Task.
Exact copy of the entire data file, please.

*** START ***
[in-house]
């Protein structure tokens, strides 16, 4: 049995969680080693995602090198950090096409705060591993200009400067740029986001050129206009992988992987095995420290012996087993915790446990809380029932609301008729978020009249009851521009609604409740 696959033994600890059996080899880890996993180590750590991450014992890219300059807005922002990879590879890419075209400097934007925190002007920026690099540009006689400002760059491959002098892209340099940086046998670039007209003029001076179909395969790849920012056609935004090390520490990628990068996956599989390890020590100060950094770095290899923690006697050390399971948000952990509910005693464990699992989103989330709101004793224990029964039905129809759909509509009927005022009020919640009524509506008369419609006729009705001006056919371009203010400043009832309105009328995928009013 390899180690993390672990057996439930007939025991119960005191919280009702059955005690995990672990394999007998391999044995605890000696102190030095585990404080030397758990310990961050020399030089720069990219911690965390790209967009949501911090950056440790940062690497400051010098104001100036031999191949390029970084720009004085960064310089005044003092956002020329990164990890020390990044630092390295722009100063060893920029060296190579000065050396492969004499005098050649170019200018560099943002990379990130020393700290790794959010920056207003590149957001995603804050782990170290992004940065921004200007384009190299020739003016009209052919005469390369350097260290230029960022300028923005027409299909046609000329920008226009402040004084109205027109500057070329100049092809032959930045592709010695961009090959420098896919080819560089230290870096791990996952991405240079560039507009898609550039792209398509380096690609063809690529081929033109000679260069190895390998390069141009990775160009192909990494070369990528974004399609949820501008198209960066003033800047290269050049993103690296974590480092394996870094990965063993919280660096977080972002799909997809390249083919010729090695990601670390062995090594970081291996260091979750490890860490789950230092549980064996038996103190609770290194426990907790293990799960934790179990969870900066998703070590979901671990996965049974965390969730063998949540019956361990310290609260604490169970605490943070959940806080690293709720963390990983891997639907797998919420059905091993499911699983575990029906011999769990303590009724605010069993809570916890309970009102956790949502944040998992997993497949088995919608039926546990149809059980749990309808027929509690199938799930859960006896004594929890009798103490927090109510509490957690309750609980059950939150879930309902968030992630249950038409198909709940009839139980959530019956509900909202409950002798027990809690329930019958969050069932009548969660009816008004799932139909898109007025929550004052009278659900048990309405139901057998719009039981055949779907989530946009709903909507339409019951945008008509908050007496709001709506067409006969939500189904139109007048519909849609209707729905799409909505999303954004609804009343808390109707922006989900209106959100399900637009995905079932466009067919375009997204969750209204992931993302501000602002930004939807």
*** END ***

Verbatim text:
[in-house]
């Protein structure tokens, strides 16, 4: 049995969680080693995602090198950090096409705060591993200009400067740029986001050129206009992988992987095995420290012996087993915790446990809380029932609301008729978020009249009851521009609604409740 696959033994600890059996080899880890996993180590750590991450014992890219300059807005922002990879590879890419075209400097934007925190002007920026690099540009006689400002760059491959002098892209340099940086046998670039007209003029001076179909395969790849920012056609935004090390520490990628990068996956599989390890020590100060950094770095290899923690006697050390399971948000952990509910005693464990699992989103989330709101004793224990029964039905129809759909509509009927005022009020919640009524509506008369419609006729009705001006056919371009203010400043009832309105009328995928009013 390899180690993390672990057996439930007939025991119960005191919280009702059955005690995990672990394999007998391999044995605890000696102190030095585990404080030397758990310990961050020399030089720069990219911690965390790209967009949501911090950056440790940062690497400051010098104001100036031999191949390029970084720009004085960064310089005044003092956002020329990164990890020390990044630092390295722009100063060893920029060296190579000065050396492969004499005098050649170019200018560099943002990379990130020393700290790794959010920056207003590149957001995603804050782990170290992004940065921004200007384009190299020739003016009209052919005469390369350097260290230029960022300028923005027409299909046609000329920008226009402040004084109205027109500057070329100049092809032959930045592709010695961009090959420098896919080819560089230290870096791990996952991405240079560039507009898609550039792209398509380096690609063809690529081929033109000679260069190895390998390069141009990775160009192909990494070369990528974004399609949820501008198209960066003033800047290269050049993103690296974590480092394996870094990965063993919280660096977080972002799909997809390249083919010729090695990601670390062995090594970081291996260091979750490890860490789950230092549980064996038996103190609770290194426990907790293990799960934790179990969870900066998703070590979901671990996965049974965390969730063998949540019956361990310290609260604490169970605490943070959940806080690293709720963390990983891997639907797998919420059905091993499911699983575990029906011999769990303590009724605010069993809570916890309970009102956790949502944040998992997993497949088995919608039926546990149809059980749990309808027929509690199938799930859960006896004594929890009798103490927090109510509490957690309750609980059950939150879930309902968030992630249950038409198909709940009839139980959530019956509900909202409950002798027990809690329930019958969050069932009548969660009816008004799932139909898109007025929550004052009278659900048990309405139901057998719009039981055949779907989530946009709903909507339409019951945008008509908050007496709001709506067409006969939500189904139109007048519909849609209707729905799409909505999303954004609804009343808390109707922006989900209106959100399900637009995905079932466009067919375009997204969750209204992931993302501000602002930004939807």